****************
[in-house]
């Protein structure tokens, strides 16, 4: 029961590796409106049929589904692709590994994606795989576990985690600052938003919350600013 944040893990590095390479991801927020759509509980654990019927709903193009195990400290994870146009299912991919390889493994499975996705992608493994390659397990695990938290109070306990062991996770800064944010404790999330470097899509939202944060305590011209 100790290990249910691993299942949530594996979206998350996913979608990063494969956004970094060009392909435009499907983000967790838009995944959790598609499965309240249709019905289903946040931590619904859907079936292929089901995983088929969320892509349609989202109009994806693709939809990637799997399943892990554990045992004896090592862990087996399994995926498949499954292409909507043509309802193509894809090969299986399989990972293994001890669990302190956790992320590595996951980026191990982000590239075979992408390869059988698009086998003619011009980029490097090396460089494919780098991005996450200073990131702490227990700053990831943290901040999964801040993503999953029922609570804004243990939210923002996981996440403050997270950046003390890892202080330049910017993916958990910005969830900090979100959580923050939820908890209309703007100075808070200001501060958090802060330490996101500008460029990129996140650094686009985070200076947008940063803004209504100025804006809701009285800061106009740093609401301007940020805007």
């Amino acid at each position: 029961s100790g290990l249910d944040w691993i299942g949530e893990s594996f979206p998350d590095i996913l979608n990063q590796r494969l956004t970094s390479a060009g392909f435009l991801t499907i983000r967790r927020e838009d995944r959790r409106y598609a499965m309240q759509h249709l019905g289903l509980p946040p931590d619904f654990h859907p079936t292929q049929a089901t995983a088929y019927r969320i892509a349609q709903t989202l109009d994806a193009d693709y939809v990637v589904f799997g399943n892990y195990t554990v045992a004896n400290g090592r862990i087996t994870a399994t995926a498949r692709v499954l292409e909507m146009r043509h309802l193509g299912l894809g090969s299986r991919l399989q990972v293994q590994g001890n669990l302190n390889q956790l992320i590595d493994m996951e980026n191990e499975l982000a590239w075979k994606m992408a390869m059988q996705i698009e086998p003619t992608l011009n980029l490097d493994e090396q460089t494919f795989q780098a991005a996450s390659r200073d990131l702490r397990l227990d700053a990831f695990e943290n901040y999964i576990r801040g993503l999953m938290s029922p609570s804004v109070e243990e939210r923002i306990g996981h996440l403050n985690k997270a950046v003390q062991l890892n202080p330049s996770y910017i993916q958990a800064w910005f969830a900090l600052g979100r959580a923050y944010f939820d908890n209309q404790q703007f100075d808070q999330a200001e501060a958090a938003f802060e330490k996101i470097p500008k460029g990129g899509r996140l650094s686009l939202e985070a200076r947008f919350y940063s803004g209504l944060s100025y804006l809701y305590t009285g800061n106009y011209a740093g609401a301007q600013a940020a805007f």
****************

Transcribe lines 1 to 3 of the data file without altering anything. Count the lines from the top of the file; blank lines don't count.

[in-house]
């Protein structure tokens, strides 16, 4: 029961590796409106049929589904692709590994994606795989576990985690600052938003919350600013 944040893990590095390479991801927020759509509980654990019927709903193009195990400290994870146009299912991919390889493994499975996705992608493994390659397990695990938290109070306990062991996770800064944010404790999330470097899509939202944060305590011209 100790290990249910691993299942949530594996979206998350996913979608990063494969956004970094060009392909435009499907983000967790838009995944959790598609499965309240249709019905289903946040931590619904859907079936292929089901995983088929969320892509349609989202109009994806693709939809990637799997399943892990554990045992004896090592862990087996399994995926498949499954292409909507043509309802193509894809090969299986399989990972293994001890669990302190956790992320590595996951980026191990982000590239075979992408390869059988698009086998003619011009980029490097090396460089494919780098991005996450200073990131702490227990700053990831943290901040999964801040993503999953029922609570804004243990939210923002996981996440403050997270950046003390890892202080330049910017993916958990910005969830900090979100959580923050939820908890209309703007100075808070200001501060958090802060330490996101500008460029990129996140650094686009985070200076947008940063803004209504100025804006809701009285800061106009740093609401301007940020805007």
């Amino acid at each position: 029961s100790g290990l249910d944040w691993i299942g949530e893990s594996f979206p998350d590095i996913l979608n990063q590796r494969l956004t970094s390479a060009g392909f435009l991801t499907i983000r967790r927020e838009d995944r959790r409106y598609a499965m309240q759509h249709l019905g289903l509980p946040p931590d619904f654990h859907p079936t292929q049929a089901t995983a088929y019927r969320i892509a349609q709903t989202l109009d994806a193009d693709y939809v990637v589904f799997g399943n892990y195990t554990v045992a004896n400290g090592r862990i087996t994870a399994t995926a498949r692709v499954l292409e909507m146009r043509h309802l193509g299912l894809g090969s299986r991919l399989q990972v293994q590994g001890n669990l302190n390889q956790l992320i590595d493994m996951e980026n191990e499975l982000a590239w075979k994606m992408a390869m059988q996705i698009e086998p003619t992608l011009n980029l490097d493994e090396q460089t494919f795989q780098a991005a996450s390659r200073d990131l702490r397990l227990d700053a990831f695990e943290n901040y999964i576990r801040g993503l999953m938290s029922p609570s804004v109070e243990e939210r923002i306990g996981h996440l403050n985690k997270a950046v003390q062991l890892n202080p330049s996770y910017i993916q958990a800064w910005f969830a900090l600052g979100r959580a923050y944010f939820d908890n209309q404790q703007f100075d808070q999330a200001e501060a958090a938003f802060e330490k996101i470097p500008k460029g990129g899509r996140l650094s686009l939202e985070a200076r947008f919350y940063s803004g209504l944060s100025y804006l809701y305590t009285g800061n106009y011209a740093g609401a301007q600013a940020a805007f």